Enhancing Global Competitiveness through Sustainable Environmental Stewardship
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Enhancing Global Competitiveness through Sustainable Environmental Stewardship

Edited by Subhash C. Jain and Ben L. Kedia

It is apparent that environmental issues affect the livelihoods and well being of individuals, communities and businesses the world over. In that vein, this book examines the impact that climate change and other environmental factors have on business. The effect of climate change, while a significant factor, will influence business slowly, but inexorably. Executives should manage environmental risk at three levels: regulatory compliance, potential liability from industrial accidents, and pollutant release mitigation.
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Chapter 5: The Effect of Technology Type on the Adoption and Effectiveness of Global Environmental Standards

Glen Dowell and Ben Lewis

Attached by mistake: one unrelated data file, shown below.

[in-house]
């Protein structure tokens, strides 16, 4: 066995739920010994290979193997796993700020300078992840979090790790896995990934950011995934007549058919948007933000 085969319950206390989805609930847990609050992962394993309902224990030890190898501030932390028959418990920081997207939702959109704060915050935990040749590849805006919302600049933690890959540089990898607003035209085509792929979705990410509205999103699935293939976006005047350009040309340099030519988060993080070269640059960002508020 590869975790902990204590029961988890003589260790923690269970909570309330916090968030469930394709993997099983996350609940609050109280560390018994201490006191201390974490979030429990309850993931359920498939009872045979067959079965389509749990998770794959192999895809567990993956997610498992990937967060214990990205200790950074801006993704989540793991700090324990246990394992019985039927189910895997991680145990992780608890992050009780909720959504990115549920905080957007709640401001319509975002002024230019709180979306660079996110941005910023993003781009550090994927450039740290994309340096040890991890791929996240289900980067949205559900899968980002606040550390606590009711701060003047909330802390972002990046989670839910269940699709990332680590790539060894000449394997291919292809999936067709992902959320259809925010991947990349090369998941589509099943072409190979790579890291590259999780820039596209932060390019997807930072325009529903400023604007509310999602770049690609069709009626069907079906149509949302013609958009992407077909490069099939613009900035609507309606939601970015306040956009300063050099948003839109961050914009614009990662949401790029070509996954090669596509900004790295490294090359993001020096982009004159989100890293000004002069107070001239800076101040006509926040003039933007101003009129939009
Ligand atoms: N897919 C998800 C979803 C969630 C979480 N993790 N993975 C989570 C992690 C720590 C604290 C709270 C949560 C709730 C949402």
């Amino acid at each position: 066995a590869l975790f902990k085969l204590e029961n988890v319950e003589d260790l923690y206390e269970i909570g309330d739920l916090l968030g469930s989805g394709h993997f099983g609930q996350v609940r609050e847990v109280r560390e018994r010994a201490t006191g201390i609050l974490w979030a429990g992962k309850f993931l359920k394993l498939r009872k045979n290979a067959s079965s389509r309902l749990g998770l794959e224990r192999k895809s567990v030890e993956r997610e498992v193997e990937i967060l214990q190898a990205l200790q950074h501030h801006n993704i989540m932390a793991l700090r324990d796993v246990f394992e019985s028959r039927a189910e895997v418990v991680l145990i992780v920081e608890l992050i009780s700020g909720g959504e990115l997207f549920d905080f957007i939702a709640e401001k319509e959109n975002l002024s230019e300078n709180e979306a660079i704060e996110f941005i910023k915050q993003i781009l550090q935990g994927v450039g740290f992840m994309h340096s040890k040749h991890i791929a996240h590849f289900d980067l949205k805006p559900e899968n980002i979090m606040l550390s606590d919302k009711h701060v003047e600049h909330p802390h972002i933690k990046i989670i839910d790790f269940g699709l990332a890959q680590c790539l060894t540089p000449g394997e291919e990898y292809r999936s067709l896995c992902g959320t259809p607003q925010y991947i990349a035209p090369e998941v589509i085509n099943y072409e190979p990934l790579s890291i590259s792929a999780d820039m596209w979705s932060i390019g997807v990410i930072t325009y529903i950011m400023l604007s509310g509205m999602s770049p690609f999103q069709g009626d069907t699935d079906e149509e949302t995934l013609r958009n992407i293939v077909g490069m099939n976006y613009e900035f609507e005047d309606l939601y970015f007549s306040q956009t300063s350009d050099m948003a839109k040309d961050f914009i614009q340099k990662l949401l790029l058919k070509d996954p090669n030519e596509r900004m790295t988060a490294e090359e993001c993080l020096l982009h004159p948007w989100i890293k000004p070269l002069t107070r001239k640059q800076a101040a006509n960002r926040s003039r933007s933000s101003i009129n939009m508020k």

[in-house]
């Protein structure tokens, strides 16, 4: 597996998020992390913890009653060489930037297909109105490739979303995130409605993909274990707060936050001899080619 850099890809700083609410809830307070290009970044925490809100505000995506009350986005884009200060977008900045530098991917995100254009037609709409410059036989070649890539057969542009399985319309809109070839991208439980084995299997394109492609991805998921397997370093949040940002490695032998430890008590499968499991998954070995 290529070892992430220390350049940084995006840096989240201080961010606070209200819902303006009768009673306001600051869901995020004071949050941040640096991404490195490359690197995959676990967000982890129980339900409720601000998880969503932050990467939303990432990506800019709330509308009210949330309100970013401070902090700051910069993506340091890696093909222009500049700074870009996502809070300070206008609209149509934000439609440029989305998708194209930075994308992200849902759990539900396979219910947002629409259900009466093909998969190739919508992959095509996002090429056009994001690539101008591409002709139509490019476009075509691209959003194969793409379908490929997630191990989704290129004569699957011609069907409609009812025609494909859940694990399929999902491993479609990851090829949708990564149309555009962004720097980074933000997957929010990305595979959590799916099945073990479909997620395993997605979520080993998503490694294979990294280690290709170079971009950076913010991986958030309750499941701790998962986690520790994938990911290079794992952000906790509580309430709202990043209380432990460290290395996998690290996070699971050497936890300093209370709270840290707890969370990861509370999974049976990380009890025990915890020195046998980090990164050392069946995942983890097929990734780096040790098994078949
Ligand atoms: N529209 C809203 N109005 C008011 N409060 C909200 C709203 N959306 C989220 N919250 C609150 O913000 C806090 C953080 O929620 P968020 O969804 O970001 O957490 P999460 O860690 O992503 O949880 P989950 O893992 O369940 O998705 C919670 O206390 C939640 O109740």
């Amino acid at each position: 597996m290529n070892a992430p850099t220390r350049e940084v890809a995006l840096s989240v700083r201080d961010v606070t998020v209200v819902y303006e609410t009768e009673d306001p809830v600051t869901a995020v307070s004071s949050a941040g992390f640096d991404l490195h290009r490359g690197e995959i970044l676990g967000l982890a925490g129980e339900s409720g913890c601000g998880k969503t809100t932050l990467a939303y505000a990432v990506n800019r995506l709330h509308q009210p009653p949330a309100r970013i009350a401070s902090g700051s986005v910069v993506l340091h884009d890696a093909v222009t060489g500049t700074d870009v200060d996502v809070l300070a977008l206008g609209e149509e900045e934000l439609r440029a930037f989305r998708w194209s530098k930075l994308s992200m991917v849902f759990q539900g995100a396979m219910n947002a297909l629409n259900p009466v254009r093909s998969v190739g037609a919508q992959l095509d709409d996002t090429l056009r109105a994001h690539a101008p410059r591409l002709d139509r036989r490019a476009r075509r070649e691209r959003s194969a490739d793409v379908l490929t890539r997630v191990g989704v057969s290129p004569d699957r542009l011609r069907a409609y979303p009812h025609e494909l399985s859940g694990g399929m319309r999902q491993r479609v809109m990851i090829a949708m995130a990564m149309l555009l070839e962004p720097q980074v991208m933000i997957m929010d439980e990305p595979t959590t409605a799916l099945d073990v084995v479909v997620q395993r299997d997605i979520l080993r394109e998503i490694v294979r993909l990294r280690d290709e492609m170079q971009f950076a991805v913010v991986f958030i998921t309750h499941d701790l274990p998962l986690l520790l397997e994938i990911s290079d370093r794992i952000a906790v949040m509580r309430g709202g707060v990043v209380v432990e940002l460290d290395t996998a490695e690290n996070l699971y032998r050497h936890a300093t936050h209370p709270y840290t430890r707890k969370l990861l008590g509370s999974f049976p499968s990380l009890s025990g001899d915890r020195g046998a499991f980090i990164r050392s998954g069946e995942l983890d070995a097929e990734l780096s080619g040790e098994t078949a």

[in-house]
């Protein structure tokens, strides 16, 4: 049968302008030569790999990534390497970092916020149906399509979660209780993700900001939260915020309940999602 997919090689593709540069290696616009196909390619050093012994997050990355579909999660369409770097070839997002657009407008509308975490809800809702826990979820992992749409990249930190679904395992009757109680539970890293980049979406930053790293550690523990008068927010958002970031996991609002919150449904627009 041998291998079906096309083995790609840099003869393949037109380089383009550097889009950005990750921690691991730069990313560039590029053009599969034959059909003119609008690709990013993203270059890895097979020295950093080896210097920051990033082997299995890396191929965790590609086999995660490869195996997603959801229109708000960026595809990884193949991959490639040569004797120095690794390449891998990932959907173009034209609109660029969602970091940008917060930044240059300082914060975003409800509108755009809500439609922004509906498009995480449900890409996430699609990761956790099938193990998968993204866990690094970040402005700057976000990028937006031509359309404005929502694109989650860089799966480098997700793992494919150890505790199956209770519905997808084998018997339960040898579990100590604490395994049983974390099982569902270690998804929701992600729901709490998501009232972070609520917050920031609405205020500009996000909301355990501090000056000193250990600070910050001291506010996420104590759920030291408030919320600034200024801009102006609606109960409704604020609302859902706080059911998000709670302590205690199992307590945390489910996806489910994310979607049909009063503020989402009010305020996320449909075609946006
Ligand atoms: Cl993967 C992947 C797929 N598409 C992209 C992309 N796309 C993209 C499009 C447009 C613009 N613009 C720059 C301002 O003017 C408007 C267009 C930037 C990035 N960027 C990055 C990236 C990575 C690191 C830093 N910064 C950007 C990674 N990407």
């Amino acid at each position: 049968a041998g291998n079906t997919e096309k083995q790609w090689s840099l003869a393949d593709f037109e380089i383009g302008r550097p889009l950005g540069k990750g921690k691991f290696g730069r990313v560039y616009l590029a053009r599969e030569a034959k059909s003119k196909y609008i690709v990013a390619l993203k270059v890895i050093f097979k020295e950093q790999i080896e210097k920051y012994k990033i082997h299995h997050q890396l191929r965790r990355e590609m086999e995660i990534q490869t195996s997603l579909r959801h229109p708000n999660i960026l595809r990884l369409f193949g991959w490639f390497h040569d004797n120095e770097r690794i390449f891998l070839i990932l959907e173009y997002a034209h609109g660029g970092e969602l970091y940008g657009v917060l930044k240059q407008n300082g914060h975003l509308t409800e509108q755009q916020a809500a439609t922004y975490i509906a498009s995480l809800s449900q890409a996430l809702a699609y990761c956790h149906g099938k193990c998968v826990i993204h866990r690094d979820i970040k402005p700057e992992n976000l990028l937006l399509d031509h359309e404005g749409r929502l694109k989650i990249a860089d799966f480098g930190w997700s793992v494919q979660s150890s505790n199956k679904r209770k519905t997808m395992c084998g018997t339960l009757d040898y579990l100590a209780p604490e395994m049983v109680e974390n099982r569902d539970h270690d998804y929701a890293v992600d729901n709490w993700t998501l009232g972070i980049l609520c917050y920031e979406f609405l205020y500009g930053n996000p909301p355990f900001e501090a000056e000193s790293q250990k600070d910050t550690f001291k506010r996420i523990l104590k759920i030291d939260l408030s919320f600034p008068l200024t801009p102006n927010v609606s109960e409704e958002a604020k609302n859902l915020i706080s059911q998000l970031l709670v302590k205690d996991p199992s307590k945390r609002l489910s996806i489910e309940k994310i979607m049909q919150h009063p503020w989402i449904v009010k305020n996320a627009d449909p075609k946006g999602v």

Glen Dowell and Ben Lewis INTRODUCTION Fitting with the theme of this volume, we are interested in explaining firms’ environmental performance, and factors affecting firms’ abilities to improve that performance. We investigate the role of technology as a factor in influencing firms’ environmental strategies. We also consider whether a firm’s primary technology type is a moderating factor between its global environmental strategy and its financial performance. Much of the prior literature on corporate environmental performance has considered the link between environmental performance and profit (see Orlitzky, Schmidt, and Rynes, 2003 for one of many reviews of this topic). If the broad message from the numerous studies of environmental and financial performance is that it can pay to be green (or perhaps, that it does not have to cost to be green), the bigger question that remains may be ‘when does it pay to be green?’ Embedded in that question, we believe, is the question of which organizations will have a greater ability to improve their environmental performance, and what role does a firm’s industry and core technology play in its ability to improve its environmental performance (Schaltegger and Synnestvedt, 2002). We argue that understanding environmental performance is, by itself, important for organizational scholars. That is, we need to understand the factors that affect environmental performance regardless of the link between financial performance and environmental factors. Margolis and Walsh (2003) argue forcefully for this perspective, as they suggest that the emphasis on understanding how social responsibility affects profit ‘leaves unexplored...

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